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Published September 28, 2009, 12:00 AM

Alzheimer’s ‘burden’ likely to grow

Q & A with Dr. John Thomas
There’s a “train coming down the track” in North Dakota and Minnesota as baby boomers age, says Dr. John Thomas.

By: Sherri Richards, INFORUM

There’s a “train coming down the track” in North Dakota and Minnesota as baby boomers age, says Dr. John Thomas.

“We know the incidence of Alzheimer’s disease increases with age, so that there’s going to be a huge burden in the state of Minnesota, but the same is also true in North Dakota,” says Thomas, medical director of Hospice of the Red River Valley. “The other half of the equation … there’s less caretakers, less people in the age group to take care of an increased number of patients with dementia.”

Thomas was recently named to the 20-member Minnesota Alzheimer’s Disease Working Group, which will examine trends, needs of individuals with Alzheimer’s and the services available. It will report findings and recommendations to the governor and state Legislature by Jan. 15, 2011.

Thomas talked to The Forum about the neurological disorder, the challenges for rural residents and ideas for families dealing with dementia.

Q: What are the early signs and symptoms of Alzheimer’s disease?

A: Dementia is a loss of functioning in two or more cognitive areas. The most common area is memory.

Many of us forget to attach a name to a face or get to the store and forget bread, milk or toilet paper. Memory loss alone does not classify as dementia. You need another area of cognitive loss. The ability to plan and do things in sequence. The ability to have social interactions. But early memory loss can be early stages of dementia.

Probably the most common test is a mini mental-status exam, which is a common test that can be done in an office setting. The exam can be followed up by more sophisticated testing called neuropsychological testing.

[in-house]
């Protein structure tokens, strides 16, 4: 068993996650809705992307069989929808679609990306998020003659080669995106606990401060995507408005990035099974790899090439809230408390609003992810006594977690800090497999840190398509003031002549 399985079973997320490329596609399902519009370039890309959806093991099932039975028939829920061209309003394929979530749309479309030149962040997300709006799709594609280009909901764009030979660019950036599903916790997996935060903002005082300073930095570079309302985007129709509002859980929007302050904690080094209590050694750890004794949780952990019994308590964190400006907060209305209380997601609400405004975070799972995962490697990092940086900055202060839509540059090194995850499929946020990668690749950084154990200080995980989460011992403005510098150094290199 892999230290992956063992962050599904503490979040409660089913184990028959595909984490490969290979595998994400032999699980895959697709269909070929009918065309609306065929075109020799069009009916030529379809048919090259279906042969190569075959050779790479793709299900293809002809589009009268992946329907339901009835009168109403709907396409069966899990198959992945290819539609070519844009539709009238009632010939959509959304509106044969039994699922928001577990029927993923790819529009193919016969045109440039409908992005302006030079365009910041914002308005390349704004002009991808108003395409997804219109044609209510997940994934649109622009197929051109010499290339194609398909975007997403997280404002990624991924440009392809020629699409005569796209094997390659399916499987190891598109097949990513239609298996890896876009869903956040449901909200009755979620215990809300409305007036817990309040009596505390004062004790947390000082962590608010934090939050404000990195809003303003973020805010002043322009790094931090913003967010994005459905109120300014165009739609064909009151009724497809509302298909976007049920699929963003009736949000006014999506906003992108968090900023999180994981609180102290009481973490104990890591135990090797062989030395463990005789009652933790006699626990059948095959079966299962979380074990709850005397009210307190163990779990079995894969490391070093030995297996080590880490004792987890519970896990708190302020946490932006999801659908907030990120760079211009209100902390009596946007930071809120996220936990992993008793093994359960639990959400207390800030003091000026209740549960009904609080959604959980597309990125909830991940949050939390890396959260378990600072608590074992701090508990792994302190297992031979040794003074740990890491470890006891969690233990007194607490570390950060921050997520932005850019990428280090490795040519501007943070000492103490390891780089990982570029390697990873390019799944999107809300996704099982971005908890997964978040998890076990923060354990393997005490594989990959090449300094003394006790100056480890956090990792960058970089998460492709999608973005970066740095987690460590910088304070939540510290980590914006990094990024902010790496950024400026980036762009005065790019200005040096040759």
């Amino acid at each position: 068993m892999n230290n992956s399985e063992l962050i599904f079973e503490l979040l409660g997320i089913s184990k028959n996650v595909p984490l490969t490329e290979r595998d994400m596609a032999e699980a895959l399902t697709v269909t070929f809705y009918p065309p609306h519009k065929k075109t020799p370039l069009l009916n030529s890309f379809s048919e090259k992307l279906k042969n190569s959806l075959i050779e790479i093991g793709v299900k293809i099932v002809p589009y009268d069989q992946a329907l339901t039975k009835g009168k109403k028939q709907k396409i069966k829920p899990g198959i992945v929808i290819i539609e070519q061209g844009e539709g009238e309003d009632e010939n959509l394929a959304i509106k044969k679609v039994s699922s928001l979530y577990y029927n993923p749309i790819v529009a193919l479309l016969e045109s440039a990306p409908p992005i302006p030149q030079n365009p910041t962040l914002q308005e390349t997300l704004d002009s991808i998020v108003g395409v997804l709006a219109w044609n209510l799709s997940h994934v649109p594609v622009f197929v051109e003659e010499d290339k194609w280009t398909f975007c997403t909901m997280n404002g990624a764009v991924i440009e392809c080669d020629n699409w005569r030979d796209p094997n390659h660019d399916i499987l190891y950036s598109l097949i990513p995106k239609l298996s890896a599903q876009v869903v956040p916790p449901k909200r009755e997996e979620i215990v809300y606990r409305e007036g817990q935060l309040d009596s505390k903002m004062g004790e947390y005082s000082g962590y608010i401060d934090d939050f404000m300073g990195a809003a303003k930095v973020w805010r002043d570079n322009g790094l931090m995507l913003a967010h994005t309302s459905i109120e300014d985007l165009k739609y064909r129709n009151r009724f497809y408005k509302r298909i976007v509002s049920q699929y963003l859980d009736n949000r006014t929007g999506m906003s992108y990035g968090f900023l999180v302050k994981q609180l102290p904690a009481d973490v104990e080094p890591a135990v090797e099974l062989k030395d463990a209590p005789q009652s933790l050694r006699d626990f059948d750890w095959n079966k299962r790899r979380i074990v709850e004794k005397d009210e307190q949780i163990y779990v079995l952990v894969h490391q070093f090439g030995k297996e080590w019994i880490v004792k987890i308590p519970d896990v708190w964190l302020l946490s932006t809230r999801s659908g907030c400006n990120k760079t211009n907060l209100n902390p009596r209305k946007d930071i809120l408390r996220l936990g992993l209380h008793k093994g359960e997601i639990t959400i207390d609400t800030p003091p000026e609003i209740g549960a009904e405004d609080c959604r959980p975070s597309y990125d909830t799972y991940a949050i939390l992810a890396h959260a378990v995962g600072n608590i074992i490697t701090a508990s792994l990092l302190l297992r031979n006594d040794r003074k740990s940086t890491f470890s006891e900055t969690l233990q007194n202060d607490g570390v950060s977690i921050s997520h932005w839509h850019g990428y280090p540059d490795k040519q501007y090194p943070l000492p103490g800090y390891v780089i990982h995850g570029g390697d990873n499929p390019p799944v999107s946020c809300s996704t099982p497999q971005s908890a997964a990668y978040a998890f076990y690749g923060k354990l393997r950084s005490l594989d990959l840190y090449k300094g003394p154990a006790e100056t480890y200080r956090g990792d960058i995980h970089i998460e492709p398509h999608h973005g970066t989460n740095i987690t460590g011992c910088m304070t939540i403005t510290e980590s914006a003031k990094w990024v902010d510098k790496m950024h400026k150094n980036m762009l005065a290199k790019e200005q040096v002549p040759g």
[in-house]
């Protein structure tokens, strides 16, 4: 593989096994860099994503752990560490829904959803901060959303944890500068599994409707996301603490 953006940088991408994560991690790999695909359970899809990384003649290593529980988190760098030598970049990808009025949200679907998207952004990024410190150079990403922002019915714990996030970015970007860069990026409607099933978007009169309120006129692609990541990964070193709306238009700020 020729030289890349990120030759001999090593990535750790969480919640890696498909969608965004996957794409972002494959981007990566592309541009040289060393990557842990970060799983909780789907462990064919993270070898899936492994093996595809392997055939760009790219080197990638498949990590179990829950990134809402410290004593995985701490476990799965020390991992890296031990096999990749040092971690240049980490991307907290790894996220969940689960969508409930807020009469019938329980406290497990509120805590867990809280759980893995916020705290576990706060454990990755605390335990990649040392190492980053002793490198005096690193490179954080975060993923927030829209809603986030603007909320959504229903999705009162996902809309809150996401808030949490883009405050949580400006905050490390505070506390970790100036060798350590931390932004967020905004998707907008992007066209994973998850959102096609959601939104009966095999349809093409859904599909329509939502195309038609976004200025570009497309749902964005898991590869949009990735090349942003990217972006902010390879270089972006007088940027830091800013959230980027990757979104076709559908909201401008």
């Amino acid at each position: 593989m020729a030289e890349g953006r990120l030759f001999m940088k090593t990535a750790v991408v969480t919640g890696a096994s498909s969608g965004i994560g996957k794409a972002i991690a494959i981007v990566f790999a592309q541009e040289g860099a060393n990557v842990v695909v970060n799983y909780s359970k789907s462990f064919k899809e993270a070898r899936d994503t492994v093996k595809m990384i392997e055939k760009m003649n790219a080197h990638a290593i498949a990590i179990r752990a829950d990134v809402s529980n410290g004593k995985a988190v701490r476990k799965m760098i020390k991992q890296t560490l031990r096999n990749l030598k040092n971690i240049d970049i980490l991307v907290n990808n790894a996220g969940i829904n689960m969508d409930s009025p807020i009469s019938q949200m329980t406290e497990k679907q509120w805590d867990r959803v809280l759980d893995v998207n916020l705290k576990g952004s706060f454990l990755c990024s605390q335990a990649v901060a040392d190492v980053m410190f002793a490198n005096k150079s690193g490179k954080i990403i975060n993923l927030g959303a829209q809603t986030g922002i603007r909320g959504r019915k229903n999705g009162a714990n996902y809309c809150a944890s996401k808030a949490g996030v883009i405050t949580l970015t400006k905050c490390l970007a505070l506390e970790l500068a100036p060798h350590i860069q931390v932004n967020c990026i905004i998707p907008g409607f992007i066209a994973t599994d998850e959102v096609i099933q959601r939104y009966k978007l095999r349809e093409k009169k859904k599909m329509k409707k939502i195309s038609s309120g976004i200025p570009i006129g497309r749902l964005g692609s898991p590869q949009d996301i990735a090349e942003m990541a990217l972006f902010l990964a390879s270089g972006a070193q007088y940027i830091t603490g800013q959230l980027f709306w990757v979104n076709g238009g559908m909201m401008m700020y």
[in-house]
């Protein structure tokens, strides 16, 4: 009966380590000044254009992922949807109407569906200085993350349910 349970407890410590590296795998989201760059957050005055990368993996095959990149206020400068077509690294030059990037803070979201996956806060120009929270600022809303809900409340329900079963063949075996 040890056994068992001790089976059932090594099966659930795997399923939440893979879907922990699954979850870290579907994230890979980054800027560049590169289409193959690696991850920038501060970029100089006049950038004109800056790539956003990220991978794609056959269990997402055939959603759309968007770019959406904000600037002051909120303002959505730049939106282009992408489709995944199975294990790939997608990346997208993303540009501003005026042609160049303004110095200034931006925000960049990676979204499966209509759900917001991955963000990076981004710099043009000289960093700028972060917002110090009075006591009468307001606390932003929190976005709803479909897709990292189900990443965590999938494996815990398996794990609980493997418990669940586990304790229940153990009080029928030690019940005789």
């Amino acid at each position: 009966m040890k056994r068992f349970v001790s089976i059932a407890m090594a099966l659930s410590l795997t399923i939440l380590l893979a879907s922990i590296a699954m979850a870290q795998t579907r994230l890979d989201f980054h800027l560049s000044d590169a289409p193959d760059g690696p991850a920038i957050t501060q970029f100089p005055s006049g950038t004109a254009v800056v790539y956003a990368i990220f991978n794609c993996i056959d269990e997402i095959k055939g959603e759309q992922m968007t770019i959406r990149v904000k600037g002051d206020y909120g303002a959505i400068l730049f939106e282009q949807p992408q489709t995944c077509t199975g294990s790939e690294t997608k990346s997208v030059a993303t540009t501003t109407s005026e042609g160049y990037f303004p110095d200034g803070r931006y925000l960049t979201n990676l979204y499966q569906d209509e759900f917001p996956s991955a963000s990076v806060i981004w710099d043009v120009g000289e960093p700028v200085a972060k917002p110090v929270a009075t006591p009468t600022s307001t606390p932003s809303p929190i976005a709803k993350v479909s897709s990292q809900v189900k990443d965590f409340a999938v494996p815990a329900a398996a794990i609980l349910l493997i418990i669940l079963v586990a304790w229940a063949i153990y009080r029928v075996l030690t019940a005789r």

How can end-of-life care, like hospice, benefit people with Alzheimer’s?

Taking care of a patient with advanced dementia is a huge job. In many cases, it takes three shifts of people to do that. So for patients with end-stage dementia who are being cared for by their families, any assistance that you can bring to help those families is badly needed and greatly appreciated.

So, nursing visits, social workers to help families negotiate the thing they mistakenly call a health care system, clergy, assistance with medications, equipment supplies, hospital beds. Oftentimes just help in terms of end-of-life health care planning. Many of these patients, the last thing they would want would be to die in a hospital ICU with tubes and monitors.

We also take care of a number of patients in long-term care settings.

What challenges do residents of a rural state face when it comes to living with Alzheimer’s?

Time and distance in rural areas is a significant barrier, and then you throw in an occasional blizzard. These patients become less and less portable. It gets more and more difficult to bring the patient to the clinic for an evaluation. So having services that can be available and trained nurses that can visit in the home makes a real difference.

The other piece we’re seeing particularly in North Dakota, are significant population shifts. I don’t think it’s a secret that many of the rural areas are decreasing in population. But the older residents tend to be staying to great extent. So the younger age group who are potential caregivers may no longer be in the community.

What suggestions do you give to families dealing with Alzheimer’s?

The Alzheimer’s Association is a great source of knowledge and wisdom. In terms of planning, in terms of learning what to expect, in terms of what resources are out there that families can tap into.

It’s important for patients and families to understand the nature and progression of the disease, to know what to expect. There are medications and treatments to help slow the progression of the disease. There are also significant interventions in terms of symptom management. Patients with Alzheimer’s disease often have disturbing behaviors. There are approaches in terms of dealing with those behaviors that can be extremely helpful. There’s support groups that let families know they’re not alone.

Can I plug a book? There’s a book called “My Mother, Your Mother” (by Dennis McCullough). It’s not a book about hospice care. It’s not a book about dementia. … It’s a book I recommend highly, and I think it’s helpful for families, not just with dementia.


Readers can reach Forum reporter Sherri Richards at (701) 241-5556

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